and contributing money whenever money could be spared. The most thoroughly and permanently patriotic men are those
who can feel and meditate upon the blessings of a good government without being aware from personal experience
of anything that could be construed or tortured into a semblance of oppression. The rural districts are composed
almost wholly of this class. The hot-beds of communism and socialism are in the larger cities; the idle, vagrant,
worthless, and therefore discontented, malicious and seditious element of a country amalgamate and organize amidst
the hum and bustle which screen them from observation, and permit their machinations to be prosecuted without let
or hindrance. Consequently the best soldiers in time of war, as well as the best citizens in time of peace, hail
from the more thinly populated districts of the land. This was exemplified by Wilmington and Jay and all the towns
of Essex during the last war.
The first postmaster at Wilmington was Reuben Sanford. He officiated in 1822, and had then been in office for years.
His successor was Elisha Adams. Walter Childs followed Adams and was himself succeeded by George C. White, who
held the appointment until 1865. Then John Forbes, the present postmaster, was placed in charge of the office and
has remained in the position down to the present.
When White officiated the post-office was in the same building now occupied by Forbes. Then until 1876 it was in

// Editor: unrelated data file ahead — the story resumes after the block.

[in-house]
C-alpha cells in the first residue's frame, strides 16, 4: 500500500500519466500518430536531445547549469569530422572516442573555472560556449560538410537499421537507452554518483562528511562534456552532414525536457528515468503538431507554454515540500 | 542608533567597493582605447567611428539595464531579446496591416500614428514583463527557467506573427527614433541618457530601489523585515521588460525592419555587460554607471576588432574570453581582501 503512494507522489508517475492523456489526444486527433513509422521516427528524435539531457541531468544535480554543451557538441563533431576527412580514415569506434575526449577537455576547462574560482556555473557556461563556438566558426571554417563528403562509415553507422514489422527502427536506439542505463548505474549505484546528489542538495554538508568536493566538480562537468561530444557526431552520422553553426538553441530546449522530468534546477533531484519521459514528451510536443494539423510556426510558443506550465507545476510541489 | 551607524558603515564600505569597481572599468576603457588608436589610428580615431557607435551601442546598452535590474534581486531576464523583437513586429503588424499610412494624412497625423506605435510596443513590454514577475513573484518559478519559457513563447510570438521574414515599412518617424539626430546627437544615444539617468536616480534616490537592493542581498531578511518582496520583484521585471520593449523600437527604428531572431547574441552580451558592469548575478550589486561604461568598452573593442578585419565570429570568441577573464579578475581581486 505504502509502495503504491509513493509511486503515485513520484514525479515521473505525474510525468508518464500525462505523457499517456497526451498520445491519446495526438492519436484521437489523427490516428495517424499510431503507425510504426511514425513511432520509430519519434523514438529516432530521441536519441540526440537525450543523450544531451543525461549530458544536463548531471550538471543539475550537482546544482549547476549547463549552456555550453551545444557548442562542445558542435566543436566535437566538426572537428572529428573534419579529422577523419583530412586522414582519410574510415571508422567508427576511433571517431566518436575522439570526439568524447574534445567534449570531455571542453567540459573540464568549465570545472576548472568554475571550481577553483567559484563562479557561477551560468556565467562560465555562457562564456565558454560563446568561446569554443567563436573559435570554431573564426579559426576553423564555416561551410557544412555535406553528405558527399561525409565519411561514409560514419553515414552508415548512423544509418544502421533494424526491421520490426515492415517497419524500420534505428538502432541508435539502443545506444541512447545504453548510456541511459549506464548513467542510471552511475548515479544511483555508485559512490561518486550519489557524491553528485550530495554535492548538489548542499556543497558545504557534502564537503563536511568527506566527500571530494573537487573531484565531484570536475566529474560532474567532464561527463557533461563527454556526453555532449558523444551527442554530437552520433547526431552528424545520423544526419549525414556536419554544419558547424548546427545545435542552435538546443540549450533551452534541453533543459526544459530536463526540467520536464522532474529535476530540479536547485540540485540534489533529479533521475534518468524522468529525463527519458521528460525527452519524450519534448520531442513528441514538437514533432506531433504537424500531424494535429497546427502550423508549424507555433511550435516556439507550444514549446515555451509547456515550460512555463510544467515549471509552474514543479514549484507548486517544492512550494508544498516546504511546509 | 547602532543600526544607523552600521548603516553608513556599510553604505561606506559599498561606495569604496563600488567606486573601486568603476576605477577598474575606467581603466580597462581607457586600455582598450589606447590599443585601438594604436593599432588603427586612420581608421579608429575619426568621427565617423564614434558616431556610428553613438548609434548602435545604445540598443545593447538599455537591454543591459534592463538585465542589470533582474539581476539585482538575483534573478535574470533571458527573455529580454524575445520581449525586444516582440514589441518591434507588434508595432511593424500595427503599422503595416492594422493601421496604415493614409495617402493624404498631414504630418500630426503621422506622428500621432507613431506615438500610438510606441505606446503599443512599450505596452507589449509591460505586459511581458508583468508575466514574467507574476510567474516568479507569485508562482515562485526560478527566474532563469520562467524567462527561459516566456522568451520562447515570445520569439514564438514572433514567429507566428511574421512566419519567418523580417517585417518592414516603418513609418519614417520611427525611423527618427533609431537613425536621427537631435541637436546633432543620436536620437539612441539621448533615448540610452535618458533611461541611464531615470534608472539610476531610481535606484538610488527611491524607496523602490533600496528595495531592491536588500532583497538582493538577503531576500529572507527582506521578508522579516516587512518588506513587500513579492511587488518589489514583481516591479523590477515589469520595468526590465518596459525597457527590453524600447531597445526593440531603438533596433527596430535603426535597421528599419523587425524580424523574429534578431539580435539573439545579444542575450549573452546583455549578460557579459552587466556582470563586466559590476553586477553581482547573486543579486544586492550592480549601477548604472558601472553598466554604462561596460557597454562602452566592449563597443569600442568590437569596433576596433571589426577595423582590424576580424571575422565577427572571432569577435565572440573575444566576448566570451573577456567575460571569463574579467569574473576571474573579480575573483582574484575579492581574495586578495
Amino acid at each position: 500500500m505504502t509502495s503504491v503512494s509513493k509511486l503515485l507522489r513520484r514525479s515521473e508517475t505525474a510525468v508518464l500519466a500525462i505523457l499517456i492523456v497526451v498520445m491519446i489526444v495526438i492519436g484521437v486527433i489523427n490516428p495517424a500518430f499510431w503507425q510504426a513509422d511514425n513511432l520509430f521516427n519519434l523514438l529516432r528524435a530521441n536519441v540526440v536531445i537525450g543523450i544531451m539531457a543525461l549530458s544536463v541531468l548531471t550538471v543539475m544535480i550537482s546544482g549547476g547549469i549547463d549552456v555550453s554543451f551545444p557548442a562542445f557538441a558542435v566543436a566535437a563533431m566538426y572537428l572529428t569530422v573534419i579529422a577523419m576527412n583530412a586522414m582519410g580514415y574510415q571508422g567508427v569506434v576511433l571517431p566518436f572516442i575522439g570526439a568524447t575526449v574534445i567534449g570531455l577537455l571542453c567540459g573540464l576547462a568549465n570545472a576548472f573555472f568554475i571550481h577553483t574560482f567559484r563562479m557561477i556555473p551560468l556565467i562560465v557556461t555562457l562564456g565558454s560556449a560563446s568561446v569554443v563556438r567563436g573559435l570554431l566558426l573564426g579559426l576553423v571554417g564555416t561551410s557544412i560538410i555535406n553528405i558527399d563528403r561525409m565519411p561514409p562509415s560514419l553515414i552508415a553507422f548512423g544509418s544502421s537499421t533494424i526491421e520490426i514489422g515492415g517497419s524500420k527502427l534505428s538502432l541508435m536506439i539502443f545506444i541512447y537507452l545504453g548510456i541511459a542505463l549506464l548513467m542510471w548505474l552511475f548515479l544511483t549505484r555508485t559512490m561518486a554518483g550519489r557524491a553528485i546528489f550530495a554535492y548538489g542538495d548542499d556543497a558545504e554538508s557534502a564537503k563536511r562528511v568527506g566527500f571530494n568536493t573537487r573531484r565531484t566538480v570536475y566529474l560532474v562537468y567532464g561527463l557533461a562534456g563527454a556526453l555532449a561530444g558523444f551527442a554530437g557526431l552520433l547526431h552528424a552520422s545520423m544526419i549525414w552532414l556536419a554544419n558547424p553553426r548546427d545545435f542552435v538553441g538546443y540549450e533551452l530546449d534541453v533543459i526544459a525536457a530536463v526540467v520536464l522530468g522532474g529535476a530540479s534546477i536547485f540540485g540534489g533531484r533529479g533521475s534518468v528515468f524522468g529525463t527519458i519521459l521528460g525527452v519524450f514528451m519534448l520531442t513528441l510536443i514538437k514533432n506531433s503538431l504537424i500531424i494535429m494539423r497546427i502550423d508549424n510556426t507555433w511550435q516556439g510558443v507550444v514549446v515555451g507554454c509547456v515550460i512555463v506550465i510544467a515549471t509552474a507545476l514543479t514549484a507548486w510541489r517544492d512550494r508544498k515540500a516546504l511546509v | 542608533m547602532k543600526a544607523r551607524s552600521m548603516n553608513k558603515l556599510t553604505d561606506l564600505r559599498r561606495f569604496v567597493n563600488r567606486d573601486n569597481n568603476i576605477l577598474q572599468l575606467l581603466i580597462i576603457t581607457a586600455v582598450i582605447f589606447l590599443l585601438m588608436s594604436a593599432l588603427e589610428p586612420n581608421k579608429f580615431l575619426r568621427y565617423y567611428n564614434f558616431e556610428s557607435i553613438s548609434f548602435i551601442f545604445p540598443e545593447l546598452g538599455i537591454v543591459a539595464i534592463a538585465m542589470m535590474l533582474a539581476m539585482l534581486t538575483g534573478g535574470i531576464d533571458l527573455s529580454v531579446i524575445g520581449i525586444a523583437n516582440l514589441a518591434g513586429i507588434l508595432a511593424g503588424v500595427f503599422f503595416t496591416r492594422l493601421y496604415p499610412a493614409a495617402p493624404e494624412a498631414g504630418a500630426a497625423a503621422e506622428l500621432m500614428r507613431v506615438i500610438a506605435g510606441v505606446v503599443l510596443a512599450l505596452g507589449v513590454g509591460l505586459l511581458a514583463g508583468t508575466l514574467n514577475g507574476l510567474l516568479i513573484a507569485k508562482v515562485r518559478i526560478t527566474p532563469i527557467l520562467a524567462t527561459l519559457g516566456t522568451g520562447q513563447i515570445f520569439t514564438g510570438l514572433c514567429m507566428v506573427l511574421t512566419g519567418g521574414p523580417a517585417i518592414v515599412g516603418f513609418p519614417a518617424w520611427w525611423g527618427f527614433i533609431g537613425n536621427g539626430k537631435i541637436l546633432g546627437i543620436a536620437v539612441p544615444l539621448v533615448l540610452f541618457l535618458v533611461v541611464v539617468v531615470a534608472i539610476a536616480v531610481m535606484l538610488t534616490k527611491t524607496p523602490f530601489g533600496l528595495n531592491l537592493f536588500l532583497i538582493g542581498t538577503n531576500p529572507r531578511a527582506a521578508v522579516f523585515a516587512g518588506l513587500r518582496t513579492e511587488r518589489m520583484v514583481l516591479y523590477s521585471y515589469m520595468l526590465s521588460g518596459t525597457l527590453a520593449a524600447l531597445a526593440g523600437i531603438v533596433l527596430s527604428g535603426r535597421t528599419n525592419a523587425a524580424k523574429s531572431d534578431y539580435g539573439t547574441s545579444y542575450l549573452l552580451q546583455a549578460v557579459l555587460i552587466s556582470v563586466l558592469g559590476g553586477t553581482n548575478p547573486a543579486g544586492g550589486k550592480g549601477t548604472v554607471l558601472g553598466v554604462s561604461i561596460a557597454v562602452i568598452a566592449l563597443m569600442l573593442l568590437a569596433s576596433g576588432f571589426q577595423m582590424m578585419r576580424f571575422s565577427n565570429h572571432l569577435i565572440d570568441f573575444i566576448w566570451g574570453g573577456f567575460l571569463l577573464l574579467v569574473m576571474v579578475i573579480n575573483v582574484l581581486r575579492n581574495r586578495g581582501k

the building now used as a hotel by Ira Storrs. Since 1876 it has been in the present building.
The Methodist Church mentioned above was the only one in the town until 1861, when Nathaniel Wardwell, a Wesleyan
clergyman, built the Wesleyan Church.
The present business interests of the town and of the village of Wilmington are, except the agricultural interests,
identical. The old forge and mills and stores have been mentioned, and it remains but to notice briefly those which
are now running. The old forge of Reuben Sanford is succeeded by the present four-fired forge of W. F. & S.
H. Weston, which was built in 1874. They have also a forge in Keene which has been described. They also built a
saw-mill in 1872 which is now doing a thriving business. In connection with their iron manufacturing they conduct
a general store both in Keene and Wilmington.
Ira Storrs, the proprietor of the only store in Wilmington besides that of the Messrs. Weston, started his mercantile
business in 1873. In 1877 he fitted up the same building for a hotel which he still keeps. In 1882 L. M. Bliss
enlarged a private house and opened the hotel now called the Bliss House.
Following is a list of the supervisors of the town from its formation to the present time with the years of service
of each: - Thomas McLeod, 1821-22; Jared Pond, 1823 to 1826 inclusive; Charles Melbourne, 1827-28; Andrew Hickock,
1829-30; Jared Pond, 1831; Thomas McLeod, 1832; Andrew Hickock, 1833; Reuben Sanford, 1834; Benjamin H. Jaquis,
1835; Reuben Sanford, 1836; Nathan B. Markham, 1837-38; Andrew Hickock, 1839; Harvey Carter, 1840 to 1843 inclusive;
John Melbourne, 1844-45; John Forbes, 1846-47; Elisha A. Adams, 1848 to 1851 inclusive; Horace Beach, 1852; John
Forbes, 1853; Willard Bell, 1854; Daniel D. Kilbourn, 1855; Artemas Beach, 1856-57; Amos Hardy, 1858 to 1862 inclusive;
A. Hickock, 1863; Henry C. Avery, 1864-65; Amos Hardy, 1866;. Sanford Avery, 1867 to 1869 inclusive; Raiza C. Lawrence,
1870 to 1872 inclusive; Charles Thayer, 1873-74; David B. Hayes, 1875-76; Warren Weston, 1877-78; Ralza C. Lawrence,
1879-80; John W. Nye, 1881-82; Elijah Weston, 1882-84; Henry Huntington, 1885.